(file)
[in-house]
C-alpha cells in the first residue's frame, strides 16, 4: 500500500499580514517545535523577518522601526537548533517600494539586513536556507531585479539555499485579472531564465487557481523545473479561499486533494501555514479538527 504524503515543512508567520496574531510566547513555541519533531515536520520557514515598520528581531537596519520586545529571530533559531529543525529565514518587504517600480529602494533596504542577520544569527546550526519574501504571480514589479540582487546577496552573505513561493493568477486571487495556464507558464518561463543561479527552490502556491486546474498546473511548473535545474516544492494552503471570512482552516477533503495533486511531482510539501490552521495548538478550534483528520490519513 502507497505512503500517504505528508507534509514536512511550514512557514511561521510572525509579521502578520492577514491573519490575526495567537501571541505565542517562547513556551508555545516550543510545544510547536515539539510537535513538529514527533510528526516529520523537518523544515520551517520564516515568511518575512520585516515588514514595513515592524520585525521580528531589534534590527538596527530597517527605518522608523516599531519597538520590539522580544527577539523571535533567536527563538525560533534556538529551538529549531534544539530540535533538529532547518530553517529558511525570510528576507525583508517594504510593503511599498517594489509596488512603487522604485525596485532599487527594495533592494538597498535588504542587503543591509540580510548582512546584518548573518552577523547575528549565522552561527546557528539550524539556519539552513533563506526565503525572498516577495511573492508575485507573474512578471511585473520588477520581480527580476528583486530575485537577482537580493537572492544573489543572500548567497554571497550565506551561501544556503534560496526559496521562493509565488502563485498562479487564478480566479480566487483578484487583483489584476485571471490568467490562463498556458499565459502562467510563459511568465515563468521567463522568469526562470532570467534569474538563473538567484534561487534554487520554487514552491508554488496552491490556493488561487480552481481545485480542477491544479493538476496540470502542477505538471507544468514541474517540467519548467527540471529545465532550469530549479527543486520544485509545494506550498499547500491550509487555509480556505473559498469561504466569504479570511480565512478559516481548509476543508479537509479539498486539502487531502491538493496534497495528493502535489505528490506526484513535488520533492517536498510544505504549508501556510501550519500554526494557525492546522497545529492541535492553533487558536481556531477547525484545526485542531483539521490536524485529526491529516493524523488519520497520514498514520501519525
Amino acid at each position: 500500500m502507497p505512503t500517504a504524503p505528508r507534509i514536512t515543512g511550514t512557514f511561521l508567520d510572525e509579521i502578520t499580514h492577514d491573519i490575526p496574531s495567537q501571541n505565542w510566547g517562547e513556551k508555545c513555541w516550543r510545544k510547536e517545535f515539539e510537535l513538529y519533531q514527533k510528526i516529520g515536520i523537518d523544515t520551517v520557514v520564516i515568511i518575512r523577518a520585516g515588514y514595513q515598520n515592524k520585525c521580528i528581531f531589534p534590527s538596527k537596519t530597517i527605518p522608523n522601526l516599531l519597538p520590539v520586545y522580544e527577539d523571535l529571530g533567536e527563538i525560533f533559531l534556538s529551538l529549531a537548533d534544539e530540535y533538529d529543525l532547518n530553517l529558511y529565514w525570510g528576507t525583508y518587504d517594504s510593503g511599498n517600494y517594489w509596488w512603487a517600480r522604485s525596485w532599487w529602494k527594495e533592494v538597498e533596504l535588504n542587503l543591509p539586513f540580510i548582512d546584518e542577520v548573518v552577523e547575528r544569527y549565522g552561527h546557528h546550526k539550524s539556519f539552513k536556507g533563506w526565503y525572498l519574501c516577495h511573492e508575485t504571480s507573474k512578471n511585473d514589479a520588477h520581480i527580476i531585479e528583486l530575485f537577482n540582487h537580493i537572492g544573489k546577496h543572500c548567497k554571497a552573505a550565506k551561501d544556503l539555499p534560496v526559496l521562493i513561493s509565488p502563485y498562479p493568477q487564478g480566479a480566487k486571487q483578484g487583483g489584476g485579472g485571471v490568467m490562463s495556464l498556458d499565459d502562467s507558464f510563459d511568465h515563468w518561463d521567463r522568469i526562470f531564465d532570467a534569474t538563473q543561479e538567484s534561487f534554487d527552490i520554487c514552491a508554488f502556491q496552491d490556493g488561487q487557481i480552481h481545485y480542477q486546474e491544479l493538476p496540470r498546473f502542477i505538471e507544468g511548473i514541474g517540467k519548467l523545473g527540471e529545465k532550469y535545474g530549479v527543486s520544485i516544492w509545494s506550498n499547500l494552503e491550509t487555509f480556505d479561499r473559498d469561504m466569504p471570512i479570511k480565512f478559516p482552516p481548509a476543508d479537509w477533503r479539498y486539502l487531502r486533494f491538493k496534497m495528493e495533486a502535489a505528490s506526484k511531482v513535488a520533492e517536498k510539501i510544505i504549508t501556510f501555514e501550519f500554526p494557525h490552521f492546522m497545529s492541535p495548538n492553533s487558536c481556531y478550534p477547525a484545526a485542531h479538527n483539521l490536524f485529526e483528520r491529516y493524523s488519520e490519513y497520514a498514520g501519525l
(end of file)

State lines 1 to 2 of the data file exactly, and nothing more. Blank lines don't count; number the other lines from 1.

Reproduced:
[in-house]
C-alpha cells in the first residue's frame, strides 16, 4: 500500500499580514517545535523577518522601526537548533517600494539586513536556507531585479539555499485579472531564465487557481523545473479561499486533494501555514479538527 504524503515543512508567520496574531510566547513555541519533531515536520520557514515598520528581531537596519520586545529571530533559531529543525529565514518587504517600480529602494533596504542577520544569527546550526519574501504571480514589479540582487546577496552573505513561493493568477486571487495556464507558464518561463543561479527552490502556491486546474498546473511548473535545474516544492494552503471570512482552516477533503495533486511531482510539501490552521495548538478550534483528520490519513 502507497505512503500517504505528508507534509514536512511550514512557514511561521510572525509579521502578520492577514491573519490575526495567537501571541505565542517562547513556551508555545516550543510545544510547536515539539510537535513538529514527533510528526516529520523537518523544515520551517520564516515568511518575512520585516515588514514595513515592524520585525521580528531589534534590527538596527530597517527605518522608523516599531519597538520590539522580544527577539523571535533567536527563538525560533534556538529551538529549531534544539530540535533538529532547518530553517529558511525570510528576507525583508517594504510593503511599498517594489509596488512603487522604485525596485532599487527594495533592494538597498535588504542587503543591509540580510548582512546584518548573518552577523547575528549565522552561527546557528539550524539556519539552513533563506526565503525572498516577495511573492508575485507573474512578471511585473520588477520581480527580476528583486530575485537577482537580493537572492544573489543572500548567497554571497550565506551561501544556503534560496526559496521562493509565488502563485498562479487564478480566479480566487483578484487583483489584476485571471490568467490562463498556458499565459502562467510563459511568465515563468521567463522568469526562470532570467534569474538563473538567484534561487534554487520554487514552491508554488496552491490556493488561487480552481481545485480542477491544479493538476496540470502542477505538471507544468514541474517540467519548467527540471529545465532550469530549479527543486520544485509545494506550498499547500491550509487555509480556505473559498469561504466569504479570511480565512478559516481548509476543508479537509479539498486539502487531502491538493496534497495528493502535489505528490506526484513535488520533492517536498510544505504549508501556510501550519500554526494557525492546522497545529492541535492553533487558536481556531477547525484545526485542531483539521490536524485529526491529516493524523488519520497520514498514520501519525